Frequently Asked Questions

Frequently Asked Questions

Stormwater Utility Program
Frequently Asked Questions

Technical Assistance

If you have a technical question about the County's stormwater utility fee, please contact the Prince George County Utilities Department at (804)722-8706

Billing Questions

If you have a general tax billing question or a specific question about your account balance, please contact the County's Treasurer's Office at (804)722-8750.  Business hours are 8:30 am to 5:00 pm, Monday through Friday.

Waiver Applications

A fee waiver may be granted when a property owner installs approved methods for eliminating runoff at their property.  An application is required to be filed with the Utilities Department, detailing the system proposed by the property owner, method of installation and materials to be used.  Once the application is reviewed and approved, an approved inspection of the completed installation is also required.  Applications can be obtained by clicking here or at the department's office located on the second floor of the County's Administration Building, 6602 Courts Drive, Prince George.


1.  What is the Stormwater Utility fee?
A stormwater utility fee is a fee that produces revenue that is used to improve drainage, control flooding, improve water quality and implement local, state and federal stormwater regulations.  The stormwater utility fee is charged to each developed property, because impervious surfaces cause surface run-off.  Revenues from the fee may only be used for these purposes.

2.  When did the fee go into effect?
The stormwater utility fee was adopted on March 25, 2014, and the first fees were collected on the June 2014 real estate tax bills.

3.  Why is the user fee based on impervious surfaces?
Stormwater from runoff from individual properties can be directly attributed to the amounts of impervious surfaces on the property.  Impervious and compacted surfaces allow the water to fill up ditches, pipes and streams more quickly, increasing the potential for street and/or storm system flooding during heavy rains and increasing maintenance and repair requirements.

4.  What is the difference between an impervious surface area and a pervious surface area?
Impervious surface areas are those areas that prevent or impede the infiltration of stormwater into the soil.  Common impervious areas include, but are not limited to, rooftops, sidewalks, walkways, patio areas, driveways, parking lots, storage areas, compacted stone, and permanent awnings.  Pervious surface areas include undeveloped lands, lawns, gardens, and other forms of vegetative cover.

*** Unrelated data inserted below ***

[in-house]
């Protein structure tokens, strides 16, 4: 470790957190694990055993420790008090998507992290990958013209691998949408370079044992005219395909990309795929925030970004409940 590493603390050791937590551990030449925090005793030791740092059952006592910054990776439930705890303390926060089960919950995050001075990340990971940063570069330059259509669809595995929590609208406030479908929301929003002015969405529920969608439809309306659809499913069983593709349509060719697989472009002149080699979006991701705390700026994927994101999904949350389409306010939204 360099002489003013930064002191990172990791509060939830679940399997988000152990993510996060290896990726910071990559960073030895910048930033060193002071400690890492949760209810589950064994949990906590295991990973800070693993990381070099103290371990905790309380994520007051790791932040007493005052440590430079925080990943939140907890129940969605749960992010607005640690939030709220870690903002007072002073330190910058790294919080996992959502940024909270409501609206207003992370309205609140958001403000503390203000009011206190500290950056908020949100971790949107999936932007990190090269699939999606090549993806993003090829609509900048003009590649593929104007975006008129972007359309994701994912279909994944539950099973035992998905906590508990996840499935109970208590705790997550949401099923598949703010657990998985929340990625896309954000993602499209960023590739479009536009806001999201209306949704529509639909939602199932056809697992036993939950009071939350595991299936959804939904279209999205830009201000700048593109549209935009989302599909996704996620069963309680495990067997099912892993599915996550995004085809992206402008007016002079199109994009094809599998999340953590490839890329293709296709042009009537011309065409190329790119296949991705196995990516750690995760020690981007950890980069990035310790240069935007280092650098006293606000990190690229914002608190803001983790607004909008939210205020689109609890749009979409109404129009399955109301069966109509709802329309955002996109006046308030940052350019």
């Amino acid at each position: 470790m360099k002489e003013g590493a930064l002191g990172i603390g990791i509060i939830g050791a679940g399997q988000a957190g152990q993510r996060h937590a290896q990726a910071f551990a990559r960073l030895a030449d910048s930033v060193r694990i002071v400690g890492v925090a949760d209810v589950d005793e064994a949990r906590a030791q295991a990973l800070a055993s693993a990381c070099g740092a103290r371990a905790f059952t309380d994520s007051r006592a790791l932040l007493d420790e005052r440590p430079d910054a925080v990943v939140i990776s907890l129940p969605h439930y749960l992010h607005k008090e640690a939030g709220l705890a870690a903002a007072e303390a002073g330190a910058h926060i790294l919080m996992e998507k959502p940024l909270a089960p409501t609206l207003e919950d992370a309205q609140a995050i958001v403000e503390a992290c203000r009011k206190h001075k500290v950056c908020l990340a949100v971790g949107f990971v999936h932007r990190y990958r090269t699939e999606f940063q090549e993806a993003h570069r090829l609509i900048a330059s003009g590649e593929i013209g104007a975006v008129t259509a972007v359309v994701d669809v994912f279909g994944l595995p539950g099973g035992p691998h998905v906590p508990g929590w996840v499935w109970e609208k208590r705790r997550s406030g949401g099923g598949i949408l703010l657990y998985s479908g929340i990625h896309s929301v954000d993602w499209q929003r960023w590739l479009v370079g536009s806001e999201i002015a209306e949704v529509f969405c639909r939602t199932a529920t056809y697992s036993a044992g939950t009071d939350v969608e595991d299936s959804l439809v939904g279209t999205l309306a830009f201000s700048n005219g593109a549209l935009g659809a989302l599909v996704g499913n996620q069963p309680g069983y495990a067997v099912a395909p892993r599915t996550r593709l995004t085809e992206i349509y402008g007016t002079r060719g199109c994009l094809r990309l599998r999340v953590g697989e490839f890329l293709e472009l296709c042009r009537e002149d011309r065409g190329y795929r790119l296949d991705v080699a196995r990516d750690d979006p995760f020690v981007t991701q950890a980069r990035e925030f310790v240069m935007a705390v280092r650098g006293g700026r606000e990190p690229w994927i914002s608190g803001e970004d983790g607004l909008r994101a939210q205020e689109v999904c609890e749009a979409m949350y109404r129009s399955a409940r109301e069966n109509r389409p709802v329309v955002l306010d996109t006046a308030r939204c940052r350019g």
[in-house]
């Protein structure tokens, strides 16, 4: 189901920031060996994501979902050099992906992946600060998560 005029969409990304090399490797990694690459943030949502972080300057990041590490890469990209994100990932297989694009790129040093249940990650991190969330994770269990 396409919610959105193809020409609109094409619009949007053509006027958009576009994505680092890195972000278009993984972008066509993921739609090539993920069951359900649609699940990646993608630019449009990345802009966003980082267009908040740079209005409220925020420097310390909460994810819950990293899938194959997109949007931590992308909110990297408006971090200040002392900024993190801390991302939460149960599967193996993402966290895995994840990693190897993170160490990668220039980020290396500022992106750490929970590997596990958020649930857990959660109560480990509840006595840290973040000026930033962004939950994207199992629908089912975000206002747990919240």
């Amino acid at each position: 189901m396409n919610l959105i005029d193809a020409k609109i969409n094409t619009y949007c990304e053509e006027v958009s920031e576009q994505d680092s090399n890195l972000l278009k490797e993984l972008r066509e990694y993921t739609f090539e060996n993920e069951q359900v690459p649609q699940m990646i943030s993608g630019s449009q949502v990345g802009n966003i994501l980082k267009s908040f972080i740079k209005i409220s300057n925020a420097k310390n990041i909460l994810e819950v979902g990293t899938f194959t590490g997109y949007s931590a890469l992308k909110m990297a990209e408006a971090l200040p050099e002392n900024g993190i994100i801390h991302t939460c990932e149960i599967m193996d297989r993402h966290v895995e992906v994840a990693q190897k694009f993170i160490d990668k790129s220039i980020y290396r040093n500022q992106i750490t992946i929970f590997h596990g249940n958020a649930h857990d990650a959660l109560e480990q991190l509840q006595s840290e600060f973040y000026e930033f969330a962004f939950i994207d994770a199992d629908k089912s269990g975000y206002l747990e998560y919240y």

5.  Who pays the Stormwater Utility fee?
Only developed properties are charged a stormwater fee.  Properties paying the fee will include residential properties, commercial and industrial properties, non-profit organizations, colleges/universities, state and federal owned properties and parking lots.

6.  Do tax exempt properties have to pay?
Yes, because it is a fee, like a sewer or water bill, which is not a property tax.  Also, the fee may not be tax deductible for owner-occupied residential properties.

7.  Do other localities have stormwater utilities?
Yes, there are approximately 1,300 stormwater utilities in several states, including Virginia.  The localities that adopted stormwater utilities selected this approach because it is both fair and equitable to owners of developed properties.

8.  I am on a septic or private sewer system.  Do I have to pay this bill?
Yes.  All properties benefit from the stormwater management program.  There is no relationship between the County's water/sanitary systems and the stormwater management program or fee.

9.  Why do I have to pay when I do not have any drainage problems?
Everyone in the County benefits from the Stormwater Management Program.  As stormwater runs off your property, the County will now have a program and funding to manage the increase in runoff and pollutants.  Direct benefits may include complying with Federal and State mandates, protecting your property from upstream runoff, protecting property downstream from your runoff, providing safe roadways, and improving water quality.

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